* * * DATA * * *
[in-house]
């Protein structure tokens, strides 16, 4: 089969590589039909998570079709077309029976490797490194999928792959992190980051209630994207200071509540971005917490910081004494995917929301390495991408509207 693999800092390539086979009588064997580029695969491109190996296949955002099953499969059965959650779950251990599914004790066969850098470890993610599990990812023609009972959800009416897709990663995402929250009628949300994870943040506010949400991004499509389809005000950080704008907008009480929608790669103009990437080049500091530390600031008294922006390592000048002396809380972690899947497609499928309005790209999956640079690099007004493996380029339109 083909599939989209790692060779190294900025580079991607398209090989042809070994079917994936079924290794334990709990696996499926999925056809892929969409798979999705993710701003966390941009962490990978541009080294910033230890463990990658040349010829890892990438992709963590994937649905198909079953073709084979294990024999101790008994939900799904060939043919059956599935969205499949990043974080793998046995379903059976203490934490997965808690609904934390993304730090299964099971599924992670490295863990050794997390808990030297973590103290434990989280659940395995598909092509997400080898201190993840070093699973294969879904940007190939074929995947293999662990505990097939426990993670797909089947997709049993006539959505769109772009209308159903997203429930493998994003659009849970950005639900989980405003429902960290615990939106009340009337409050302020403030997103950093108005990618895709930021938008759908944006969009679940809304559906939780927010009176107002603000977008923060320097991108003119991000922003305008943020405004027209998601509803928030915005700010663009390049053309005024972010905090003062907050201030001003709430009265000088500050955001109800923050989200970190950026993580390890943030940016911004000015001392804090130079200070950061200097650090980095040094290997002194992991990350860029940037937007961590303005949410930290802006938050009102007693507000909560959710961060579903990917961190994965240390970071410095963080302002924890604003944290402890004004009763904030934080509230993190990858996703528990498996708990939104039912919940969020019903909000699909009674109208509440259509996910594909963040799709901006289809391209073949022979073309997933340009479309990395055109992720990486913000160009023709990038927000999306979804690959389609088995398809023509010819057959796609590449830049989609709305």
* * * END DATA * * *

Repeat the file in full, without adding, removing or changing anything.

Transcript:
[in-house]
């Protein structure tokens, strides 16, 4: 089969590589039909998570079709077309029976490797490194999928792959992190980051209630994207200071509540971005917490910081004494995917929301390495991408509207 693999800092390539086979009588064997580029695969491109190996296949955002099953499969059965959650779950251990599914004790066969850098470890993610599990990812023609009972959800009416897709990663995402929250009628949300994870943040506010949400991004499509389809005000950080704008907008009480929608790669103009990437080049500091530390600031008294922006390592000048002396809380972690899947497609499928309005790209999956640079690099007004493996380029339109 083909599939989209790692060779190294900025580079991607398209090989042809070994079917994936079924290794334990709990696996499926999925056809892929969409798979999705993710701003966390941009962490990978541009080294910033230890463990990658040349010829890892990438992709963590994937649905198909079953073709084979294990024999101790008994939900799904060939043919059956599935969205499949990043974080793998046995379903059976203490934490997965808690609904934390993304730090299964099971599924992670490295863990050794997390808990030297973590103290434990989280659940395995598909092509997400080898201190993840070093699973294969879904940007190939074929995947293999662990505990097939426990993670797909089947997709049993006539959505769109772009209308159903997203429930493998994003659009849970950005639900989980405003429902960290615990939106009340009337409050302020403030997103950093108005990618895709930021938008759908944006969009679940809304559906939780927010009176107002603000977008923060320097991108003119991000922003305008943020405004027209998601509803928030915005700010663009390049053309005024972010905090003062907050201030001003709430009265000088500050955001109800923050989200970190950026993580390890943030940016911004000015001392804090130079200070950061200097650090980095040094290997002194992991990350860029940037937007961590303005949410930290802006938050009102007693507000909560959710961060579903990917961190994965240390970071410095963080302002924890604003944290402890004004009763904030934080509230993190990858996703528990498996708990939104039912919940969020019903909000699909009674109208509440259509996910594909963040799709901006289809391209073949022979073309997933340009479309990395055109992720990486913000160009023709990038927000999306979804690959389609088995398809023509010819057959796609590449830049989609709305």